As US President Donald Trump boasted of a naval “armada” headed to Korea, it has emerged that the ships involved were in fact en route to military exercises with Australia more than 5800 kilometres in the opposite direction.
Admiral Harry Harris on April 8 made the dramatic announcement that an aircraft carrier had been ordered to sail north from Singapore toward the Western Pacific.
Following Admiral Harris’s announcement, President Donald Trump and some of his top aides highlighted the deployment as part of the administration’s response to North Korea’s persistent missile tests.
As The New York Times reported: “Its imminent arrival had been emblazoned on front pages across East Asia, fanning fears that Mr. Trump was considering a pre-emptive military strike.”
The USS Carl Vinson and its accompanying strike force was in fact on its way to join Australian forces for exercises in the Indian Ocean.
A senior Trump administration official blamed a miscommunication between the Pentagon and the White House over reports that the Carl Vinson has not made its way to the Sea of Japan as an expected show of force to North Korea.
The official, quoted by CNN, blamed the mixup on a lack of follow-up with commanders overseeing the movements of the Carl Vinson.
The admission comes despite President Trump telling Fox Business Network on April 12 that: “We are sending an armada, very powerful.”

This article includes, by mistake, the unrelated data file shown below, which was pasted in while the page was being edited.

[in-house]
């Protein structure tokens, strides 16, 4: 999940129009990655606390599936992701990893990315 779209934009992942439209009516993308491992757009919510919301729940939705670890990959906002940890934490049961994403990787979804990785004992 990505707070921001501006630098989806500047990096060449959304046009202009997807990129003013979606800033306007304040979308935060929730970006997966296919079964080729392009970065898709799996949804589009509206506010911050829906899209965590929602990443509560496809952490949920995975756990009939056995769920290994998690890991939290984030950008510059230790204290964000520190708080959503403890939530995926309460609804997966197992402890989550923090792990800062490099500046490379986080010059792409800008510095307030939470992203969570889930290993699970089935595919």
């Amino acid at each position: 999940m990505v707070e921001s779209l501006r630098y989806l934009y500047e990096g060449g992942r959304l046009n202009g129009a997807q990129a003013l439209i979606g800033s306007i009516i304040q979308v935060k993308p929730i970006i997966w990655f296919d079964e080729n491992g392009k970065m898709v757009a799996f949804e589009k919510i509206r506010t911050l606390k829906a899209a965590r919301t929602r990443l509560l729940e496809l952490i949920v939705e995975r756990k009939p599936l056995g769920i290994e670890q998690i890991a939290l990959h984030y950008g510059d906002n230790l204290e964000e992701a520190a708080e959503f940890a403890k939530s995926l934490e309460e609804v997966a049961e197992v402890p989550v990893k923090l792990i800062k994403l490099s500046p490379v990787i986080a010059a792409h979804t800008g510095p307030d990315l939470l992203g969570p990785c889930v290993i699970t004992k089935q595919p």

Defence Secretary James Mattis on April 11 told reporters that the Carl Vinson was “on her way up there”, referring to the Sea of Japan.
But the US Navy posted a photo online Monday of the Carl Vinson sailing south through the Sunda Strait, between Java and Sumatra.
It was taken on Saturday, four days after White House press secretary Sean Spicer described its mission in the Sea of Japan.
CNN reported that further confusion was added Mr Mattis told reporters last week that the military exercises with Australia had been canceled.
The network cited multiple US defence as saying that Mr Mattis had inadvertently misspoke and that it was a port visit in Australia that was canceled to allow for the group’s redeployment to the waters near the Korean Peninsula.
The strike group, including the 97,000-ton carrier and its 60-plus aircraft, the guided-missile destroyers USS Wayne E. Meyer and USS Michael Murphy and the guided-missile cruiser USS Lake Champlain, is now expected to arrive off the Korean Peninsula by next week.